I recently read an article in Wired on athlete confusion around social media publishing policies. One skier told he 35,000 Twitter followers that "because of the Olympic rules (blackout period). I will not be able to post any updates from now until March 3rd. Sorry, it bums me out too!" The update was also posted to her Facebook, showing some savvy, nice one.
Apparently, the move was made based on a faulty understanding of the International Olympic Committee’s rules on blogging and social networking. There is no Olympic rule that sets up a blackout period for athletes according to Bob Condron, the Director of Media Services for the United States Olympic Committee. “Athletes are free to blog during the Games. Twitter is just a blog that’s written 140 characters at a time. You can’t act as a journalist if you aren’t,” says Condron. “You need to do things in a first person way.”
Speedskater Nick Pearson posted on Twitter, “Due to Olympic regulations I can no longer post pics on Twitter through the Olympics.” On the left is a photo he took from his room in the athlete's village. IOC guidelines state that athletes may post photos of themselves as long as they don’t show any of the actual sporting action during the Games. On the right is a picture of the Olympic speed skating oval he took Feb 4th accompianed by this twitter post, "After all has been cleared up, pictures are a go!!!! Just nothing from the competitions or the opening ceromies." Both of the photos are linked to the originals so if one disappears we can guess what may have happened.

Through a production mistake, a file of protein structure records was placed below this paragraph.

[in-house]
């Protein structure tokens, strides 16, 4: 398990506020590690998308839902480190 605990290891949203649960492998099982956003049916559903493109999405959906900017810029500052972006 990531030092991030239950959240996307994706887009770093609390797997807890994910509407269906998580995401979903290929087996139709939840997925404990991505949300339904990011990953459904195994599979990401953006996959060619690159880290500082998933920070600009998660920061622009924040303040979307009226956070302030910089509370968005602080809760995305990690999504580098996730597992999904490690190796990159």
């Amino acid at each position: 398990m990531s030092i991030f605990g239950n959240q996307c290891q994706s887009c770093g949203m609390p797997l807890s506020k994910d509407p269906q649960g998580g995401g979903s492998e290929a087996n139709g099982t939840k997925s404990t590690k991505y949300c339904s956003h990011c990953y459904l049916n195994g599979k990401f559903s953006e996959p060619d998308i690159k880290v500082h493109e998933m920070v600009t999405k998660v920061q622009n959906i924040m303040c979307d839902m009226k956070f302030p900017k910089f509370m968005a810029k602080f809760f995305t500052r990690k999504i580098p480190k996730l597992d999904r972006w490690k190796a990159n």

The IOC's concerns are about the very expensive exclusive advertising and broadcast sponsorship deals. Many of these athletes are sponsored by companies other than Olympic sponsors and photos of them in the Olympic venues or spirit may be considered 'offside'. For athletes with no major outside sponsor obligations these worries around twitter pictures and Facebook posts seem like a bit of joke for good reason, they are. No one can stop the wave of social media and this Olympics will confirm it.
Expect heavy social media activity among athletes in Vancouver. These are going to be the Twitter Olympics. On The Georgia Straight's website I found this list of about 50 Canadian athletes who tweet which stands in contrast to the situation with described in Wired. At least their article forced the US Olympic committee to clarify the situation for the athletes. The US Olympic Twitter page's recent tweets are a great example of dealing with the problem and some of the limitations of Twitter to serve customers.